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What Won't Josh Kornbluth Write?

Adam L. Brinklow | May 21, 2013 | Story Galleries and Performance

Can Josh Kornbluth make any topic in the world funny? So far, yes.

Kornbluth, a monologist and filmmaker, performs his hit one-man show Love & Taxes at a fundraiser for Z Space this week. The story of how Kornbluth came to terms with paying taxes for the first time in his life and reconciling with the teachings of his Marxist parents is also being adapted as a film. "As it happens, the last thing we needed for the film was me performing the bit in front of a live audience," he says. "So you can support Z Space and help us finish the movie."

A 90 minute comedy about tax law sounds a little iffy, but Kornbluth is famous for being able to make virtually anything funny. "I did a show about not mailing 85 letters when I was a secretary," he says. "That was the whole show. It was good." We quizzed him to find any topic strange enough, unpleasant enough, or even boring enough that Kornbluth wouldn't want to write about it, but he's a hard man to stump:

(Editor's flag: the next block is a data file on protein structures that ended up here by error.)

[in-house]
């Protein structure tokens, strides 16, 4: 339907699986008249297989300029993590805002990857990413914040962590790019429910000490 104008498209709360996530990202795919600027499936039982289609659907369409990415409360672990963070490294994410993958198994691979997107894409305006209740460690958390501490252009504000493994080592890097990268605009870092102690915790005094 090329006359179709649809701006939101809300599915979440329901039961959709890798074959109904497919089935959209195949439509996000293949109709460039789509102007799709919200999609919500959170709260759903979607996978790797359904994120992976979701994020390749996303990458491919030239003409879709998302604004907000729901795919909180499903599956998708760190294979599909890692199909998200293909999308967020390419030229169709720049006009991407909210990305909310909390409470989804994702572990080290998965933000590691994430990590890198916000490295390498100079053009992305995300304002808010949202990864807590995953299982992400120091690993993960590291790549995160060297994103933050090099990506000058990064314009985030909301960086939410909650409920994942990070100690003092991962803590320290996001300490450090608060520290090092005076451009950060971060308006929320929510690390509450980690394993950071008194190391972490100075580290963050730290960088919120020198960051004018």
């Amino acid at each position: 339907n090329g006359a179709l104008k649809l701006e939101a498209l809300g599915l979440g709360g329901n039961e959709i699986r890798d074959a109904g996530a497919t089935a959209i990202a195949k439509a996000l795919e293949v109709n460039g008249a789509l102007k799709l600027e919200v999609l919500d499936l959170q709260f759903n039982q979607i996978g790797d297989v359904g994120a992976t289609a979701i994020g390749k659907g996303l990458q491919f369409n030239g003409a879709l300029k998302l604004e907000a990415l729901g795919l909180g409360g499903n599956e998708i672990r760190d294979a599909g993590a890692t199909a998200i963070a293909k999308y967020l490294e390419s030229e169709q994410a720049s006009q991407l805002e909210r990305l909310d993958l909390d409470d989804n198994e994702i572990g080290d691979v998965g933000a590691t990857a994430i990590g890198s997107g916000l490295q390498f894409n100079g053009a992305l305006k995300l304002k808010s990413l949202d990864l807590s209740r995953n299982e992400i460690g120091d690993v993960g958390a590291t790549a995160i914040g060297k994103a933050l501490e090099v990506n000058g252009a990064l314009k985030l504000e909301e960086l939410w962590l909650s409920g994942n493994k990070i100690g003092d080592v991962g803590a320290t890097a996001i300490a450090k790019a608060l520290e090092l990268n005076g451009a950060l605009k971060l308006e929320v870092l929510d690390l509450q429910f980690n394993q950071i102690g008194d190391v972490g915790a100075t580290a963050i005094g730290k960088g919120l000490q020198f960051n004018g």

—Serial Murder: "I would say that, given the choice of serial killing or paying taxes, nine out of ten people would consider my topic to be more grisly. So that's actually easy."

—Sewage treatment: "That's on par with tax law. That's actually a fantastic subject for a monologue because I spend a lot of my time in the creation of things that would later be treated by a sewage plant, and therefore I feel hugely connected to the topic. And it's all about bacteria, I mean, I can't walk down the street without people asking me about new bacterium. Which is weird."

—The DMV:
"I don't drive, but one time I got a learner's permit because I had a little part in a Coppola movie [Jack]. I had to drive Coppola's own car, so I signed up for driving lessons through the DMV, and as I was going up and down these San Francisco hills learning to drive for the first time. My teacher is telling me he's got a family who are depending on him, so please watch these turns. So, look, that story was almost a whole show right there."

—Child labor: "Honestly, that would be a great subject. My mom wrote a book about it while I was growing up and I remember the whole thing. After my new piece, maybe a child labor show. And I can hire some kids to do research! And of course pay them not very well. And then I can have real experience with child labor to draw on."

—A coma: "The problem with a coma, for me, it's a little too exciting. All of that action and thrill would distract people."

Love & Taxes plays at Z Space Wednesday, May 22 and Thursday, May 23.

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